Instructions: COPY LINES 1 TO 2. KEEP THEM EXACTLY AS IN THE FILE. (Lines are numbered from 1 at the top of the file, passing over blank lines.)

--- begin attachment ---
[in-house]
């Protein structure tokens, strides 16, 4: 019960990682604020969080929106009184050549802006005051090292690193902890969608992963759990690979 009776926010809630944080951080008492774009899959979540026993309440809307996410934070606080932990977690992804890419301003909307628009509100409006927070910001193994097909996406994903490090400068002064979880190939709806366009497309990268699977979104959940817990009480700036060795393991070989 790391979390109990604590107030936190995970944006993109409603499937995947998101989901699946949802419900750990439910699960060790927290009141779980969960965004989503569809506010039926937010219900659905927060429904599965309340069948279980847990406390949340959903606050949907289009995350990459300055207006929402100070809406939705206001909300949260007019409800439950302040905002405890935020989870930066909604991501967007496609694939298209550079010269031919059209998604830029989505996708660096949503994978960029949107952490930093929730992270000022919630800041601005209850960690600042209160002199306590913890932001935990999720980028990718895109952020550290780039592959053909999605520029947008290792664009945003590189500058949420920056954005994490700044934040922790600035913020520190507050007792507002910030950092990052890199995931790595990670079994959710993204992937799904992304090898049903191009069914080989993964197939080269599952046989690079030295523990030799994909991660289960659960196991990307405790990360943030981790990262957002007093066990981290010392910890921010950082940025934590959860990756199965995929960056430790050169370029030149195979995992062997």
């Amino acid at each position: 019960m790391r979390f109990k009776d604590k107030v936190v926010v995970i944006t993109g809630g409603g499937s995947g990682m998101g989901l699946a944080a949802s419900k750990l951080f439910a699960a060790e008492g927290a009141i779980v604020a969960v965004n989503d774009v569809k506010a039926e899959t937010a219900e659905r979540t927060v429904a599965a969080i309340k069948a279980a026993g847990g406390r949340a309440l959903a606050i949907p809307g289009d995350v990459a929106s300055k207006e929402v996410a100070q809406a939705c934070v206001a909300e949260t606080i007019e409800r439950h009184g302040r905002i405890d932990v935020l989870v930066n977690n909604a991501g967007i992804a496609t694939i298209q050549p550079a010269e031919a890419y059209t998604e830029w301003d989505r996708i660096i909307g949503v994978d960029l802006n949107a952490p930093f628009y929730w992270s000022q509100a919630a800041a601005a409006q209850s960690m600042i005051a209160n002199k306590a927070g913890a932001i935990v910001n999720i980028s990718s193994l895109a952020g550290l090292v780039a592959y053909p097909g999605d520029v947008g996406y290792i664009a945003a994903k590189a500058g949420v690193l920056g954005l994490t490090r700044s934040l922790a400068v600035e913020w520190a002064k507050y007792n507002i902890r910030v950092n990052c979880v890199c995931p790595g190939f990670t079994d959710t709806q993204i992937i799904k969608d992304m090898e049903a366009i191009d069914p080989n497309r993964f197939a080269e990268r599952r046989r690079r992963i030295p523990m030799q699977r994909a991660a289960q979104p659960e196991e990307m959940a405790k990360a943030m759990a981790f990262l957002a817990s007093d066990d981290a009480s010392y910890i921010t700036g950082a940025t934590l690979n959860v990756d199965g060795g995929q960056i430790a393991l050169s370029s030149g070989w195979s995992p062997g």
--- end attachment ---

[in-house]
């Protein structure tokens, strides 16, 4: 019960990682604020969080929106009184050549802006005051090292690193902890969608992963759990690979 009776926010809630944080951080008492774009899959979540026993309440809307996410934070606080932990977690992804890419301003909307628009509100409006927070910001193994097909996406994903490090400068002064979880190939709806366009497309990268699977979104959940817990009480700036060795393991070989 790391979390109990604590107030936190995970944006993109409603499937995947998101989901699946949802419900750990439910699960060790927290009141779980969960965004989503569809506010039926937010219900659905927060429904599965309340069948279980847990406390949340959903606050949907289009995350990459300055207006929402100070809406939705206001909300949260007019409800439950302040905002405890935020989870930066909604991501967007496609694939298209550079010269031919059209998604830029989505996708660096949503994978960029949107952490930093929730992270000022919630800041601005209850960690600042209160002199306590913890932001935990999720980028990718895109952020550290780039592959053909999605520029947008290792664009945003590189500058949420920056954005994490700044934040922790600035913020520190507050007792507002910030950092990052890199995931790595990670079994959710993204992937799904992304090898049903191009069914080989993964197939080269599952046989690079030295523990030799994909991660289960659960196991990307405790990360943030981790990262957002007093066990981290010392910890921010950082940025934590959860990756199965995929960056430790050169370029030149195979995992062997």